Restructured its health-and-wellness division in line with the retirement in April of health-and-wellness president Hal Rosenbluth, a cofounder of Take Care Health Systems, which Walgreens acquired in 2007. Wasson credited Rosenbluth with a big role in the expansion of “pharmacy, health and wellness services through our Take Care retail clinics and worksite health centers.” Henceforth, the Take Care retail and worksite division under Peter Hotz will report to Mark Wagner, president of a new community management division, while health-and-wellness sales and clinical services, led respectively by chief client officer Joe Terrion and chief medical officer Cheryl Pegus, will become part of the Walgreens pharmacy, health-and-wellness services and solutions division led by division president Kermit Crawford;
Piloted its first loyalty card program as it applies the expertise it acquired with its purchase of New York’s 258-store Duane Reade chain, a loyalty card innovator;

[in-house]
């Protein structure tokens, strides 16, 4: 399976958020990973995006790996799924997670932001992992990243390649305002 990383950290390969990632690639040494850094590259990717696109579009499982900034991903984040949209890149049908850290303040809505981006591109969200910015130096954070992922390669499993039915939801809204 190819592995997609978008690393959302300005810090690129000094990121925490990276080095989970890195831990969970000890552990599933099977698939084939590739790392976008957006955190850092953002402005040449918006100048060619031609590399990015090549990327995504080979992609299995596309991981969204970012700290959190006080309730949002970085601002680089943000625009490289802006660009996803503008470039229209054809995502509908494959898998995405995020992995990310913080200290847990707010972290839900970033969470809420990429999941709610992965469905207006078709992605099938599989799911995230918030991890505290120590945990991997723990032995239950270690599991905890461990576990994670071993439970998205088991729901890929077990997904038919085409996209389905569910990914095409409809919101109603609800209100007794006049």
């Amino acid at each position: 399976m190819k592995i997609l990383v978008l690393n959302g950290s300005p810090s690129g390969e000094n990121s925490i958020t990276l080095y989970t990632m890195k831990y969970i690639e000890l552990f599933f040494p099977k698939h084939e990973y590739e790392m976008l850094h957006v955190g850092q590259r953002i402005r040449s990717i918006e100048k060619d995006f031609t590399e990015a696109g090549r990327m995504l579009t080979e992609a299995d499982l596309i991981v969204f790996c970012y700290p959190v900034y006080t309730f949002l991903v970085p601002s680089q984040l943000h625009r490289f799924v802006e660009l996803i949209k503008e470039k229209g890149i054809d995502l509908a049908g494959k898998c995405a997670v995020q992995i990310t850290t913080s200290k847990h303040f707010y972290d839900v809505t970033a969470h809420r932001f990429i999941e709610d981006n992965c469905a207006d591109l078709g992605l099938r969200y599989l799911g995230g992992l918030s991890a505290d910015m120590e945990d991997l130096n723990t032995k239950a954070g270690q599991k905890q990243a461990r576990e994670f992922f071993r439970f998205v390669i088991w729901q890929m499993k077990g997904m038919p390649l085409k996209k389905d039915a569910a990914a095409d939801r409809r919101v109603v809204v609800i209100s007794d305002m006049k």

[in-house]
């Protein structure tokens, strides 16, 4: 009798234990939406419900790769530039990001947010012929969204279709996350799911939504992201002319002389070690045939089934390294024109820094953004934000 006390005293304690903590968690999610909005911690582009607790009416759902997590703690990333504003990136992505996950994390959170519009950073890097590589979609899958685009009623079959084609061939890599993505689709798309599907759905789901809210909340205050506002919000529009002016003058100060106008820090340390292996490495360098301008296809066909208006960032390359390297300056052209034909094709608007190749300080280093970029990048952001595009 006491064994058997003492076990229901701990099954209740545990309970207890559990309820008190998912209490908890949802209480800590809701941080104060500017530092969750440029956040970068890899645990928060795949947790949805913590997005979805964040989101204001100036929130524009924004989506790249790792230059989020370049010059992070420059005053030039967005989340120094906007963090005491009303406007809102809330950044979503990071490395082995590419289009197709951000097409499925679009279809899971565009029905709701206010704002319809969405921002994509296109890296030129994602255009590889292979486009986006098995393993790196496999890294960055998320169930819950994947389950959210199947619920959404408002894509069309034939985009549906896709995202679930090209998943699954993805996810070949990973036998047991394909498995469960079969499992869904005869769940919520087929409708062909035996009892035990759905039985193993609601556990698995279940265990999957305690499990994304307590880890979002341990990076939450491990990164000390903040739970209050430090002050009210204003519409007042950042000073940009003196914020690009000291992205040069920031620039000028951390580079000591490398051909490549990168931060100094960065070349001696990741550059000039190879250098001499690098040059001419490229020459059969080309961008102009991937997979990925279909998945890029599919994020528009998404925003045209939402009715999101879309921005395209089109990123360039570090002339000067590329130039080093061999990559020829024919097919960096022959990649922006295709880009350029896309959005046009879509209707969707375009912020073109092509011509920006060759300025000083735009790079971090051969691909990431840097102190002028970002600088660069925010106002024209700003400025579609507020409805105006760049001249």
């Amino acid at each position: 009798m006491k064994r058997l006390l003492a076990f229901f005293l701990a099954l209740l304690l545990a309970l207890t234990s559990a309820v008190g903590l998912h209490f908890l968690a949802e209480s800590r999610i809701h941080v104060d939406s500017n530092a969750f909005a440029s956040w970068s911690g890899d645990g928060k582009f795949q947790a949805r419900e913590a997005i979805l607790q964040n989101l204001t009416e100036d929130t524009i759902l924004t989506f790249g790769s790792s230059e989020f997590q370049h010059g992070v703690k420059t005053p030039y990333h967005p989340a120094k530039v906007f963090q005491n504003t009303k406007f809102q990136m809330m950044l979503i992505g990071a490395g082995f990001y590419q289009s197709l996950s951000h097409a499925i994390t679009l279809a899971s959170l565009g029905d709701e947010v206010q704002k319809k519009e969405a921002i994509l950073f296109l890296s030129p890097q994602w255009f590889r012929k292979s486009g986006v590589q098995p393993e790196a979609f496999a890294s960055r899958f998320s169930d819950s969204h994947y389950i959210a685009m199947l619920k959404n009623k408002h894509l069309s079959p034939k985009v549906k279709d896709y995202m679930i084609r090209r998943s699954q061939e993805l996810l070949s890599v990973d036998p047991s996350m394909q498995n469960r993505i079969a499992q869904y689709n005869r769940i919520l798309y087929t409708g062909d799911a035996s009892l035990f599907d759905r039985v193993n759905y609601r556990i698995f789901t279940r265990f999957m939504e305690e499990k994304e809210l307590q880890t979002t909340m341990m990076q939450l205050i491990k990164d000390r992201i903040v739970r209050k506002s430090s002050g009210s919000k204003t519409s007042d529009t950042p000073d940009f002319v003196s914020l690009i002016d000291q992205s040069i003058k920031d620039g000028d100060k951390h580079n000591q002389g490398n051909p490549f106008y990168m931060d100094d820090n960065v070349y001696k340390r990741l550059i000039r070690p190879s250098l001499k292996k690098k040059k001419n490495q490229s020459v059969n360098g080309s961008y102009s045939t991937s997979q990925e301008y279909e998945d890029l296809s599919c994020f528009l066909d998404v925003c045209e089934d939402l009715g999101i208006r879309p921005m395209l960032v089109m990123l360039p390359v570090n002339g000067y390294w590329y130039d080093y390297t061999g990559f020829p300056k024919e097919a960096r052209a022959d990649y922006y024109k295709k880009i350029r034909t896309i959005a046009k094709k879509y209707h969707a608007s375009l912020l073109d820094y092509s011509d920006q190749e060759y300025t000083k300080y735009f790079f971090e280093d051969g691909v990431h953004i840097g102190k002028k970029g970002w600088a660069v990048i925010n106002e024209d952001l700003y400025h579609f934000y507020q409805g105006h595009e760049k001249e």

Unveiled, in early April, the first of a planned 18 rapid car-charging stations it said will open at Walgreens drug stores in the Dallas/Fort Worth market. Launched in partnership with NRG Energy, the eVgo Freedom Stations will comprise the nation’s first privately funded large-scale electric vehicle charging network;
Named Loblaw and Duane Reade veteran Joseph Magnacca president of daily living products and solutions, in charge of integrating and raising the profile of many front-end merchandising efforts; and
Launched a new ad campaign in early March to highlight its new Refill by Scan technology, which enables smartphone users to scan prescription label bar codes with their camera phones to order refills — and to obtain text alerts, browse Walgreens’ product selection and process photos.
Walgreens’ underlying goal, Wasson said, is to be the nation’s premier destination for retail health-and-wellness needs across a broad spectrum of American life, including the retail arena, the workplace, the home for patients with serious conditions in need of specialty medications and infusion, and the hospital and clinic setting. Increasingly, the 7,700-store retail and health giant also is staking out cyberspace with new online services and smartphone applications designed to reach customers and patients anywhere they happen to be.